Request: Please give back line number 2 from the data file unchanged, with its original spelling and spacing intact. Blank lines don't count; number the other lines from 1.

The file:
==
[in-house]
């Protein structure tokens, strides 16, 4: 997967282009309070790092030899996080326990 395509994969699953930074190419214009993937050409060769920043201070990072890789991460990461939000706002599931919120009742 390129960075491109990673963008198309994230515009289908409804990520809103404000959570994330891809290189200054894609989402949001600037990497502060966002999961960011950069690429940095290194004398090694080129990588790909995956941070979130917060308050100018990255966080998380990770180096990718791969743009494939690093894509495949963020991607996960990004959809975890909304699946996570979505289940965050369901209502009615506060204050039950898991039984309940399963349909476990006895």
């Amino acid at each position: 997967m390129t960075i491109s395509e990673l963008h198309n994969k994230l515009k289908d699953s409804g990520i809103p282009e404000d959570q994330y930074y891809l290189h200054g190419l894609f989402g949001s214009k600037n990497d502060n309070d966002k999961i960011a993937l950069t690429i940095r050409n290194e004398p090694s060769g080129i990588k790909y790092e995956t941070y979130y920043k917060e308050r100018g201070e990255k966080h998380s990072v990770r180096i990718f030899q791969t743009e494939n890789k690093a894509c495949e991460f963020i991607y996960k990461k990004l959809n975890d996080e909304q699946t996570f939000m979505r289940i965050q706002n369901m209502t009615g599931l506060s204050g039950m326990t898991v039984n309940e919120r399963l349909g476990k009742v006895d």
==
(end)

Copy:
């Protein structure tokens, strides 16, 4: 997967282009309070790092030899996080326990 395509994969699953930074190419214009993937050409060769920043201070990072890789991460990461939000706002599931919120009742 390129960075491109990673963008198309994230515009289908409804990520809103404000959570994330891809290189200054894609989402949001600037990497502060966002999961960011950069690429940095290194004398090694080129990588790909995956941070979130917060308050100018990255966080998380990770180096990718791969743009494939690093894509495949963020991607996960990004959809975890909304699946996570979505289940965050369901209502009615506060204050039950898991039984309940399963349909476990006895």